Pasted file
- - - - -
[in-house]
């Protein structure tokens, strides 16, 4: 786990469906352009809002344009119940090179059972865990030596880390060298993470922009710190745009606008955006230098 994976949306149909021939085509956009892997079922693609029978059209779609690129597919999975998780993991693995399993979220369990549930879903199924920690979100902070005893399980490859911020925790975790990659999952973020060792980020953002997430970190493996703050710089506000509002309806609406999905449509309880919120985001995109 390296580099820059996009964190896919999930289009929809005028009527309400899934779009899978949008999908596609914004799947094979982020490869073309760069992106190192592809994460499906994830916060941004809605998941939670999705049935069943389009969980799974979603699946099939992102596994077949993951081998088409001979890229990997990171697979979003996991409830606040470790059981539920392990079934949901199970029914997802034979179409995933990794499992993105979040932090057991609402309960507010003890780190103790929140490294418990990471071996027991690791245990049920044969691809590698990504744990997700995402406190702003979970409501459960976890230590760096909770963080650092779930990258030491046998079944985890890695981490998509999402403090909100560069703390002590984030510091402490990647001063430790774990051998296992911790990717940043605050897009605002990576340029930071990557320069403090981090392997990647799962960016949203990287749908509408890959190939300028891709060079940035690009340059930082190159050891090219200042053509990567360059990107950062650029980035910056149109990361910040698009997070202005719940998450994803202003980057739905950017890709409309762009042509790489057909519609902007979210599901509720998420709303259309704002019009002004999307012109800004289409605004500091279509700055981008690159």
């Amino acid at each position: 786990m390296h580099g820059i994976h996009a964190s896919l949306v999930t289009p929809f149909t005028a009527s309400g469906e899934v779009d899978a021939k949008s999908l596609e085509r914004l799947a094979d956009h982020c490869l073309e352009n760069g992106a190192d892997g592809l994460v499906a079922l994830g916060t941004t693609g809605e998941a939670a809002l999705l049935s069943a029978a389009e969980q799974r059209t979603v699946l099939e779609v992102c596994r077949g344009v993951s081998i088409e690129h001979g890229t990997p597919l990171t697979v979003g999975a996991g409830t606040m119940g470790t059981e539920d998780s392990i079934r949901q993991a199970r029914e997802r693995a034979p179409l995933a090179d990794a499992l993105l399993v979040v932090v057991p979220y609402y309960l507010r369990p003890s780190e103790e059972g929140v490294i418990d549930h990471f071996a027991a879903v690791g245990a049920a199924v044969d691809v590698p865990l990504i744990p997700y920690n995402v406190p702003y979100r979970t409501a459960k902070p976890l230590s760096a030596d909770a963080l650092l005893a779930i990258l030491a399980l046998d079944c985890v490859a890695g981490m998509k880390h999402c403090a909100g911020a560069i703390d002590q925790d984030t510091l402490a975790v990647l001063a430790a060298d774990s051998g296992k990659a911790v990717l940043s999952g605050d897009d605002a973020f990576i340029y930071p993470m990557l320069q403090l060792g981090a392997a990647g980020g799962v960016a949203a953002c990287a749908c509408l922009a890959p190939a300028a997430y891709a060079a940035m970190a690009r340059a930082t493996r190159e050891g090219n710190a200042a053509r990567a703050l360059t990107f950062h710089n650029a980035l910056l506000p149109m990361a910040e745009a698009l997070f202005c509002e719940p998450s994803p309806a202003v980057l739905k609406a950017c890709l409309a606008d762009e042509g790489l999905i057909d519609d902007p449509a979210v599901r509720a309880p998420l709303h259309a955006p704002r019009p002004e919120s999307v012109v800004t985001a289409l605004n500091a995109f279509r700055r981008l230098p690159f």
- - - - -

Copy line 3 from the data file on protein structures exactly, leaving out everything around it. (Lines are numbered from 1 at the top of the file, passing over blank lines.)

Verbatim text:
């Amino acid at each position: 786990m390296h580099g820059i994976h996009a964190s896919l949306v999930t289009p929809f149909t005028a009527s309400g469906e899934v779009d899978a021939k949008s999908l596609e085509r914004l799947a094979d956009h982020c490869l073309e352009n760069g992106a190192d892997g592809l994460v499906a079922l994830g916060t941004t693609g809605e998941a939670a809002l999705l049935s069943a029978a389009e969980q799974r059209t979603v699946l099939e779609v992102c596994r077949g344009v993951s081998i088409e690129h001979g890229t990997p597919l990171t697979v979003g999975a996991g409830t606040m119940g470790t059981e539920d998780s392990i079934r949901q993991a199970r029914e997802r693995a034979p179409l995933a090179d990794a499992l993105l399993v979040v932090v057991p979220y609402y309960l507010r369990p003890s780190e103790e059972g929140v490294i418990d549930h990471f071996a027991a879903v690791g245990a049920a199924v044969d691809v590698p865990l990504i744990p997700y920690n995402v406190p702003y979100r979970t409501a459960k902070p976890l230590s760096a030596d909770a963080l650092l005893a779930i990258l030491a399980l046998d079944c985890v490859a890695g981490m998509k880390h999402c403090a909100g911020a560069i703390d002590q925790d984030t510091l402490a975790v990647l001063a430790a060298d774990s051998g296992k990659a911790v990717l940043s999952g605050d897009d605002a973020f990576i340029y930071p993470m990557l320069q403090l060792g981090a392997a990647g980020g799962v960016a949203a953002c990287a749908c509408l922009a890959p190939a300028a997430y891709a060079a940035m970190a690009r340059a930082t493996r190159e050891g090219n710190a200042a053509r990567a703050l360059t990107f950062h710089n650029a980035l910056l506000p149109m990361a910040e745009a698009l997070f202005c509002e719940p998450s994803p309806a202003v980057l739905k609406a950017c890709l409309a606008d762009e042509g790489l999905i057909d519609d902007p449509a979210v599901r509720a309880p998420l709303h259309a955006p704002r019009p002004e919120s999307v012109v800004t985001a289409l605004n500091a995109f279509r700055r981008l230098p690159f």